Tuesday, January 14, 2014

Heatwaves of times past

According to the ABC it seems that other government acronym, the BOM, has finally got about defining what a "heatwave" is:
For the first time, the Bureau of Meteorology has provided a national definition of a heatwave.

A heatwave is now defined by three or more days of unusually high maximum and minimum temperatures in any area.

Seems we had a different definition in the not so distant past...
 They enjoy a heat wave

The Great Heatwave of 1908, the year BOM was formed, provides a different definition and a reminder that what goes around may come around again....Thankfully in these enlightened times, along with an approved heatwave definition, we also have access to air con.

THE GREAT HEAT WAVE. The Coburg Leader 25 January 1908.  The heat wave which swept over the greater portion of Victoria for the past fortnight, and which has caused so many deaths and so much distress,was severely felt in Brunswick, and caused a number of deaths, especially among infants and the old and feeble. Day after day the sun rose like a ball of fire over Brunswick, while the heat of the solar rays was supplemented by scorching hot winds and dust,which caused the thermometer to rise rapidly until over 112 degrees was registered in the shade. Doubtless the hot winds were the result of the up-country bush fires, the hot air making its way southwards towards the sea. Then at night there was little relief. The red haze even obscured the moon, and the conditions were so oppressive that many women and children had to sleep in their gardens and under their verandahs,while others, bolder still, slept in the parks underneath the trees-in fact anywhere where a cool spot could be found from the oppressive conditions which everywhere prevailed.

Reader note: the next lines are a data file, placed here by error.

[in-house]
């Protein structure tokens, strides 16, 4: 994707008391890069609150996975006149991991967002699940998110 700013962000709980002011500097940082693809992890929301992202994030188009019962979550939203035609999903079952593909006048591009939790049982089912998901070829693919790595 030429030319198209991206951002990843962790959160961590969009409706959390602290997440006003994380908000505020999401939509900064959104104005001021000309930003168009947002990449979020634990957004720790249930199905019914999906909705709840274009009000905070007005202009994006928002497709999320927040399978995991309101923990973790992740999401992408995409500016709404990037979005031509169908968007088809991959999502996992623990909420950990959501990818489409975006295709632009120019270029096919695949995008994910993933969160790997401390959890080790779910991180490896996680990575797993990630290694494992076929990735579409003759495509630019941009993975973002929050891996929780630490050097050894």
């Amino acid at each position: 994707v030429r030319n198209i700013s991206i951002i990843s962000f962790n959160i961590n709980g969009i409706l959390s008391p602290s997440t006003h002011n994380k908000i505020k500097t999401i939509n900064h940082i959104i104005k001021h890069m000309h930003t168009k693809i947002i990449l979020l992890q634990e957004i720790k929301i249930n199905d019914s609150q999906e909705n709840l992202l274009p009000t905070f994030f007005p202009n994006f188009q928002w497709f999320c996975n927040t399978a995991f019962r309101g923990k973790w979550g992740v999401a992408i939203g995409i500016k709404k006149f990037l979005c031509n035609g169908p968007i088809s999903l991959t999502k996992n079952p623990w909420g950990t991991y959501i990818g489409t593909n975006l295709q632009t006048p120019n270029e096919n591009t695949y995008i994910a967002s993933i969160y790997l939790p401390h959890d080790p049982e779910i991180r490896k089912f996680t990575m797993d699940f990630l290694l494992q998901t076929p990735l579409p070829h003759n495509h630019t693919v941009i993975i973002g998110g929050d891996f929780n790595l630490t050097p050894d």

BOM still records January 1908 as having the highest January monthly mean on record for Melbourne at 31.0. There were 6 days in a row over 39.9 degrees including a run of 5 over 40!

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